In the White House, Obama pays for his toothpaste
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There was no free lunch for President Barack Obama on Thanksgiving Day. Or any other day.
He had to dig into his pocket to pay for his holiday feast. The meal included turkey, ham, two kinds of stuffing, sweet and regular potatoes. The dessert included six kinds of pie. It's a longstanding practice. A president pays for meals for himself, his family and personal guests.
Obama also pays for other basics. Those include everything from toothpaste to dry cleaning.
Gary Walters was chief White House usher for many years. He said the payment rule dates back to 1800. That's when the White House was first occupied by President John Adams. There was no staff. Presidents brought staff with them and paid for everything.
Congress gradually began spending money to maintain an official White House staff. The staff oversaw operations and maintenance. But presidents continued to pay for personal expenses.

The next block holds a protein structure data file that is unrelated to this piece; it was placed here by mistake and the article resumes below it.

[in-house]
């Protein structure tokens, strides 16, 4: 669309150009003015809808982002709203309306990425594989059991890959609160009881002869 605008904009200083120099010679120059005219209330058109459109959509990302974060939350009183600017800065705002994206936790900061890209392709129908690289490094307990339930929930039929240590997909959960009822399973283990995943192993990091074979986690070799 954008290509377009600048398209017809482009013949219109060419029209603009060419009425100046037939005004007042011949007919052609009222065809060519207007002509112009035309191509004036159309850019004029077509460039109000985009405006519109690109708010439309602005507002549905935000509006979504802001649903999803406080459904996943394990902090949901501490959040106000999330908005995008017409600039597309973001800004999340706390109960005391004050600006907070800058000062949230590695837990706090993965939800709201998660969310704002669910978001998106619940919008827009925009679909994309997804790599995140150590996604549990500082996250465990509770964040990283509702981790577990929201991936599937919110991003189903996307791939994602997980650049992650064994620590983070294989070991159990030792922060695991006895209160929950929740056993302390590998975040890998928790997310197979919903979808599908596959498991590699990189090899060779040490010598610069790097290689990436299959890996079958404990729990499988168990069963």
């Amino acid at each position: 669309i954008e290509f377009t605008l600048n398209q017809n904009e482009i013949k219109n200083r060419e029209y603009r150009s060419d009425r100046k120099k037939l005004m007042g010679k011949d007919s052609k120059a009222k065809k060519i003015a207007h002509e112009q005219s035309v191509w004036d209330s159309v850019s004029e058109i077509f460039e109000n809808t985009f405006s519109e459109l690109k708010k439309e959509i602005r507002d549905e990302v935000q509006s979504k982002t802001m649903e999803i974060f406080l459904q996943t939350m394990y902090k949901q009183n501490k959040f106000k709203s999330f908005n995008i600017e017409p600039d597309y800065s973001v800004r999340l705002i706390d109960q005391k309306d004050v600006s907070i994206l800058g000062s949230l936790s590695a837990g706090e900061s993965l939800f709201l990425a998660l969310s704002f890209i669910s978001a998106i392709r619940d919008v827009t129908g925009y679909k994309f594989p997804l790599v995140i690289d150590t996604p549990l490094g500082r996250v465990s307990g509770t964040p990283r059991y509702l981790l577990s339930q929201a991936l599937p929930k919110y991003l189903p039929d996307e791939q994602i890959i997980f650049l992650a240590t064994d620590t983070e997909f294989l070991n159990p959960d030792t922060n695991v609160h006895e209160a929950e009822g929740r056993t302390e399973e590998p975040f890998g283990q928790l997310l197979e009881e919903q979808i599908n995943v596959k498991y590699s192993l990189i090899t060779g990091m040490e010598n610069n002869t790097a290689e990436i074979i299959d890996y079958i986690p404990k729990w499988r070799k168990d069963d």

For the budget year that ended Sept. 30, Congress gave the White House $19,000 to pay for official receptions. It provided $12.7 million to cover operating expenses for the residence. Those may include entertainment. The cost of meals for some White House events is picked up by the State Department or political parties. Those include state dinners and receptions.
White House chefs who prepare the president's meals are paid by the government.
Presidents and first ladies can't easily pop into the neighborhood drug store. So a White House staff member will pick up things like toothpaste and deodorant. The staff member will keep the bill for Obama.
Another cost is private parties. One was the 50th birthday bash Obama threw for first lady Michelle Obama. For such private events, presidents pay for food and beverages. They also pay for waiters and servers, and setup and cleanup crews. Taxpayers are only supposed to pay for official government functions.
The White House usher's office prepares a detailed bill. A copy is sent to the president and first lady each month. The bill lists all the food and beverages consumed by the first family and personal guests.
The president then pays back the government.
Presidents are paid $400,000 a year. They also receive a $50,000 allowance to help pay costs associated with carrying out official duties. The government pays for the rent at the White House, transportation, security and medical care.